It’s been around a year since Chromecast got an SDK and ever since, it hasn’t stopped surprising us. Every other day, it’s graced with new integration and functionality that makes it a bit better. At this point, the $35 streaming stick seems like a no brainer.
Over and above all the media stuff, Chromecast can now be considered a serious productivity companion. For it supports streaming for all your Office documents from iPhone and Android.
And yes, I know the Chrome extension lets you mirror the PC’s screen to Chromecast, essentially negating the need for such an app. But that’s not such a smooth experience. The Android’s mirroring is a bit better but not supported on older devices. If you have an iPhone or iPad, however, this is an effective and necessary solution because iOS alone doesn’t support screen mirroring.
When you use Polaris Office, the app we’re going to talk about, your device becomes a remote and controlling the document, especially the presentation, becomes much easier. Let’s talk a look at how it works.
How to Stream Office Documents from Polaris to Chromecast
First, this functionality is limited to the Polaris Office app (iOS, Android). The third party productivity suite prides itself for working best with all sorts of Office documents. So to use this functionality you’ll need to import your documents to Polaris. You can do it using the Open in menu in iOS 8, the share sheet in Android, or just import documents to your account via the web.
Also, because Polaris is so focused on “the cloud“, you’ll need to sign up for an account. Annoying, yes, but at least you won’t lose your documents once that’s done.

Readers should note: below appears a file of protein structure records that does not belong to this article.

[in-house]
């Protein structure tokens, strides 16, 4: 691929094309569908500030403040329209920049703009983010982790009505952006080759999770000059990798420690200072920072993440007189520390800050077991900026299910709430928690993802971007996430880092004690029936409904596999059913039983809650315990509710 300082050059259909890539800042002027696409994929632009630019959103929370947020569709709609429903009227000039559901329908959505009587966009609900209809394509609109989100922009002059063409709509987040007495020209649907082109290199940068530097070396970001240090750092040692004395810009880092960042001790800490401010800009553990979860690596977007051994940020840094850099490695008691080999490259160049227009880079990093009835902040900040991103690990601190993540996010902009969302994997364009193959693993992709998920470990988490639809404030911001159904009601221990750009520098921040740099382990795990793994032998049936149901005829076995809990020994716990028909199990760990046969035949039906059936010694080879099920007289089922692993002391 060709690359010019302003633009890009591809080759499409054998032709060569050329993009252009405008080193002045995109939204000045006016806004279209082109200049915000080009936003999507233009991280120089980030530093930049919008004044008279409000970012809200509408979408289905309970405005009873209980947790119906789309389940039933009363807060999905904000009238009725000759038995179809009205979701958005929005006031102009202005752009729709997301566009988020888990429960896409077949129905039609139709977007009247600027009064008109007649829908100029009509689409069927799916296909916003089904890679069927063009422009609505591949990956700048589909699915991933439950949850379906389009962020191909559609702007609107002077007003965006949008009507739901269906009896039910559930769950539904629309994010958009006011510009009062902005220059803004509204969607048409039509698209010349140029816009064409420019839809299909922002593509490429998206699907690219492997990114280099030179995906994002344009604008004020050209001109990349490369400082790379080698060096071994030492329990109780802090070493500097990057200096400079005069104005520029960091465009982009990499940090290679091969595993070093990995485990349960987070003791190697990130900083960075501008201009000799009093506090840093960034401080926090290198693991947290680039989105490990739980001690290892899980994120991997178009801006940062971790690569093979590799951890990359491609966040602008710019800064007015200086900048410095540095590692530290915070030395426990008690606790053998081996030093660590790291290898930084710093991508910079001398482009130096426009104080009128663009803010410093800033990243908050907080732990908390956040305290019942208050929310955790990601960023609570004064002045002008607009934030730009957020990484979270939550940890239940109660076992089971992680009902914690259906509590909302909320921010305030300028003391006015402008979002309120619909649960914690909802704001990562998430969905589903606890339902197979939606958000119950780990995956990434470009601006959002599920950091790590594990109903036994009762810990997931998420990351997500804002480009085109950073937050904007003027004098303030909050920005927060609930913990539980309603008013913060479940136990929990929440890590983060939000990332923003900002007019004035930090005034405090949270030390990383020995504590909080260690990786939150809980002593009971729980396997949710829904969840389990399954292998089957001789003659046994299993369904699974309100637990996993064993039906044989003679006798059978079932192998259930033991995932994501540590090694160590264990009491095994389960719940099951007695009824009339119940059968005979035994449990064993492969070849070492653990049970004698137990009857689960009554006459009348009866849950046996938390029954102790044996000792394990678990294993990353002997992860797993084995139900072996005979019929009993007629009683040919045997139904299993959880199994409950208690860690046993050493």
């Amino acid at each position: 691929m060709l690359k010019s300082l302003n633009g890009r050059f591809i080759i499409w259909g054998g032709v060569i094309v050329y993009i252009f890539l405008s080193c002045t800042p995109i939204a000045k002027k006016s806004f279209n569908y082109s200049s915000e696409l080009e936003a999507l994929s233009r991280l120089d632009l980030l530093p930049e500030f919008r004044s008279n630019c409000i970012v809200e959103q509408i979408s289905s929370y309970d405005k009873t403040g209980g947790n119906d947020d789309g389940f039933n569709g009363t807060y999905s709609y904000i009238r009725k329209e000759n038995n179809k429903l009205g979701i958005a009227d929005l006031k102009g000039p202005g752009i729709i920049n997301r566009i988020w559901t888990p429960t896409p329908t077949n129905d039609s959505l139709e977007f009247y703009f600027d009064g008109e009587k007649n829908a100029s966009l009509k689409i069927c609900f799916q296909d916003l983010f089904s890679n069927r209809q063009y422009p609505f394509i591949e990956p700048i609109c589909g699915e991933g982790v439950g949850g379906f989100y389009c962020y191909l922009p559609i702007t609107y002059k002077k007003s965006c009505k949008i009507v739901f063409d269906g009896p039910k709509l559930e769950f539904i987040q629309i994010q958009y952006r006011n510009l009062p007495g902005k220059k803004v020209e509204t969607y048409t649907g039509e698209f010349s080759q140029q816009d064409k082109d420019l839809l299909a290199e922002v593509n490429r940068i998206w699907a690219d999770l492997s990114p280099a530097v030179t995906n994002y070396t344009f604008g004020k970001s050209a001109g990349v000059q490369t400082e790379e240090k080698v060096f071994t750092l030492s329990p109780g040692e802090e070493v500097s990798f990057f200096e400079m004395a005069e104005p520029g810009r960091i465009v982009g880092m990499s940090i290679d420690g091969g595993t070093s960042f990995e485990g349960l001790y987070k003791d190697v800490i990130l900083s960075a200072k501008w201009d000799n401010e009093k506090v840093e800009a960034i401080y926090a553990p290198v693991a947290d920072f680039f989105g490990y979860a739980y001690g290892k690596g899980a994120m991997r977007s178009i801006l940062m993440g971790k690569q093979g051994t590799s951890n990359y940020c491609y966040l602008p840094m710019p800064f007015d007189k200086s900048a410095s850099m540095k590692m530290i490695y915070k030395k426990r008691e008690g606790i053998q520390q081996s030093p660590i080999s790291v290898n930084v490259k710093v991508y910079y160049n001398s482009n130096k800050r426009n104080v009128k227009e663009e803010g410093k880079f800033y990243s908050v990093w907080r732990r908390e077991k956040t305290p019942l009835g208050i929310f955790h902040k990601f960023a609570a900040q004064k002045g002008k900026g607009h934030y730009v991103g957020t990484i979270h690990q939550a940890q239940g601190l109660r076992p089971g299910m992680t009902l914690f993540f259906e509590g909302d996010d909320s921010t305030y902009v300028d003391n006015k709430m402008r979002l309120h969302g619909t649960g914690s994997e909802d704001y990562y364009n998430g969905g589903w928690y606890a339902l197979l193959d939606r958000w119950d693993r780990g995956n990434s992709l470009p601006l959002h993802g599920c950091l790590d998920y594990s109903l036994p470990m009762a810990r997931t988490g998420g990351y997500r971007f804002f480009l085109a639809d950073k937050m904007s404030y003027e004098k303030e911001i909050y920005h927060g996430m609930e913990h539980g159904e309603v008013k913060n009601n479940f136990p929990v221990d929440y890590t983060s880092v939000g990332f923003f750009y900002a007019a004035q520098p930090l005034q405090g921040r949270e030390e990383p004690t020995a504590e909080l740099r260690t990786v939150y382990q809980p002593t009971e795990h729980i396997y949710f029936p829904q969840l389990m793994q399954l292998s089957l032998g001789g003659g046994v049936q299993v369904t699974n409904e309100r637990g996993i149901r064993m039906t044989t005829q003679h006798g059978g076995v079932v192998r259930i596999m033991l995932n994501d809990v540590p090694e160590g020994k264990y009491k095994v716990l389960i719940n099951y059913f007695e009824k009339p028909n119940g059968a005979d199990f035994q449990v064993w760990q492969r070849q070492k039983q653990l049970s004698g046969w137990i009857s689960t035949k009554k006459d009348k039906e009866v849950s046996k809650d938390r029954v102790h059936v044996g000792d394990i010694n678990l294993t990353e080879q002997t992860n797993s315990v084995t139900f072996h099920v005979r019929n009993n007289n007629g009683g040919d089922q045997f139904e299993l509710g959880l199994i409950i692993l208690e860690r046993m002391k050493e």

Start the app and make sure Chromecast is enabled, running, and connected to the Wi-Fi network (check out our guide if you’re not sure how that works). You’ll now see the ever familiar Cast button in the top-right corner. Tap it and select your Chromecast.
Now, browse the files stored in the app and tap the one you want to stream. The app will ask if you really want to stream it to Chromecast; authenticate to continue.
Now, your Chromecast will show a loading screen (for a bit too long if I’m being honest), and your document will appear on the TV.
Take a look at the device in your hand. You’ll see a D pad and other navigation buttons on the top half and a touchpad on the bottom. You can swipe the touchpad to scroll and zoom in on Word documents.
Should You Be Using This?
I feel like this is best for presentations. The ones made in PowerPoint. Because the only other option is to mirror your entire PC screen to Chromecast.
And the performance when it comes to presentations is pretty good. There’s no lag, which is more than what can be said when browsing Word and Excel documents. They had noticeable delay, but nothing intolerable.
I don’t think Chromecast is ready to be a professional mirroring tool, it definitely needs more power. But unless Microsoft decides to add a Cast button in their apps, I’m afraid Polaris is all you’ve got.
366 Ways to Use Chromecast
Man, Chromecast supports a lot of stuff these days. How do you use it though? Give us some new ideas in the comments below.
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